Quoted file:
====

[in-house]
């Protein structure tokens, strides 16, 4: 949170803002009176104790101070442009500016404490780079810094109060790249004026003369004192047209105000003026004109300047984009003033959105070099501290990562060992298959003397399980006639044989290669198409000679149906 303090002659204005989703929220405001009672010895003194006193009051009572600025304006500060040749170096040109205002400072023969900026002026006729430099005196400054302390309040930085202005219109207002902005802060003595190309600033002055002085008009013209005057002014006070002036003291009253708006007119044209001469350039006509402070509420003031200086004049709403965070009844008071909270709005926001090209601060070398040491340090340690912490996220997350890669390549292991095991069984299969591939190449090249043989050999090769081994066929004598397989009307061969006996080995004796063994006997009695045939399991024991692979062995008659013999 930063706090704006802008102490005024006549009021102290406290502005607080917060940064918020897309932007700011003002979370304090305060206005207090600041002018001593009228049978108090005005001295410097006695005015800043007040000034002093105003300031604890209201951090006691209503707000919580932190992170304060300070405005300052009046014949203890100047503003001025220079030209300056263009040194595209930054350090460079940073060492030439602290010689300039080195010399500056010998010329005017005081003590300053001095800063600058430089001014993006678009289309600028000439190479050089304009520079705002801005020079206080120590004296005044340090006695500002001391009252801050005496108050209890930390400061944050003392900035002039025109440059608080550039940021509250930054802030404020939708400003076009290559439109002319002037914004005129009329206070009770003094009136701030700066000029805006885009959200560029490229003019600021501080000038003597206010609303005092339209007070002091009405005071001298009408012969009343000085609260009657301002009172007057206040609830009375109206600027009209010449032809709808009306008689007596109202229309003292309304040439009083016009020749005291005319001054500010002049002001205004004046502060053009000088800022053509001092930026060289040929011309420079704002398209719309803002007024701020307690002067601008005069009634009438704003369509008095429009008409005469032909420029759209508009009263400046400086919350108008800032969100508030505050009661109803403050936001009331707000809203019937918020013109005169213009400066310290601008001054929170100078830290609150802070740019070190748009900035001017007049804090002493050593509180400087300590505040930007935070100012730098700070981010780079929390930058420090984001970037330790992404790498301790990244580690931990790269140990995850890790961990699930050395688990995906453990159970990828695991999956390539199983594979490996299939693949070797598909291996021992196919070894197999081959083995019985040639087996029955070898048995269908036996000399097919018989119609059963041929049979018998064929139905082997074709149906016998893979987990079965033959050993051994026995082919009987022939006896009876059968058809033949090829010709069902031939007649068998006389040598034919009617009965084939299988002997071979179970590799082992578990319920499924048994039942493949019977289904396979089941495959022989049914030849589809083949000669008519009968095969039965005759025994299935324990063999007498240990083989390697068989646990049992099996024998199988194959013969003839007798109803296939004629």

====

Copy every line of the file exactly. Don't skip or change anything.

[in-house]
């Protein structure tokens, strides 16, 4: 949170803002009176104790101070442009500016404490780079810094109060790249004026003369004192047209105000003026004109300047984009003033959105070099501290990562060992298959003397399980006639044989290669198409000679149906 303090002659204005989703929220405001009672010895003194006193009051009572600025304006500060040749170096040109205002400072023969900026002026006729430099005196400054302390309040930085202005219109207002902005802060003595190309600033002055002085008009013209005057002014006070002036003291009253708006007119044209001469350039006509402070509420003031200086004049709403965070009844008071909270709005926001090209601060070398040491340090340690912490996220997350890669390549292991095991069984299969591939190449090249043989050999090769081994066929004598397989009307061969006996080995004796063994006997009695045939399991024991692979062995008659013999 930063706090704006802008102490005024006549009021102290406290502005607080917060940064918020897309932007700011003002979370304090305060206005207090600041002018001593009228049978108090005005001295410097006695005015800043007040000034002093105003300031604890209201951090006691209503707000919580932190992170304060300070405005300052009046014949203890100047503003001025220079030209300056263009040194595209930054350090460079940073060492030439602290010689300039080195010399500056010998010329005017005081003590300053001095800063600058430089001014993006678009289309600028000439190479050089304009520079705002801005020079206080120590004296005044340090006695500002001391009252801050005496108050209890930390400061944050003392900035002039025109440059608080550039940021509250930054802030404020939708400003076009290559439109002319002037914004005129009329206070009770003094009136701030700066000029805006885009959200560029490229003019600021501080000038003597206010609303005092339209007070002091009405005071001298009408012969009343000085609260009657301002009172007057206040609830009375109206600027009209010449032809709808009306008689007596109202229309003292309304040439009083016009020749005291005319001054500010002049002001205004004046502060053009000088800022053509001092930026060289040929011309420079704002398209719309803002007024701020307690002067601008005069009634009438704003369509008095429009008409005469032909420029759209508009009263400046400086919350108008800032969100508030505050009661109803403050936001009331707000809203019937918020013109005169213009400066310290601008001054929170100078830290609150802070740019070190748009900035001017007049804090002493050593509180400087300590505040930007935070100012730098700070981010780079929390930058420090984001970037330790992404790498301790990244580690931990790269140990995850890790961990699930050395688990995906453990159970990828695991999956390539199983594979490996299939693949070797598909291996021992196919070894197999081959083995019985040639087996029955070898048995269908036996000399097919018989119609059963041929049979018998064929139905082997074709149906016998893979987990079965033959050993051994026995082919009987022939006896009876059968058809033949090829010709069902031939007649068998006389040598034919009617009965084939299988002997071979179970590799082992578990319920499924048994039942493949019977289904396979089941495959022989049914030849589809083949000669008519009968095969039965005759025994299935324990063999007498240990083989390697068989646990049992099996024998199988194959013969003839007798109803296939004629």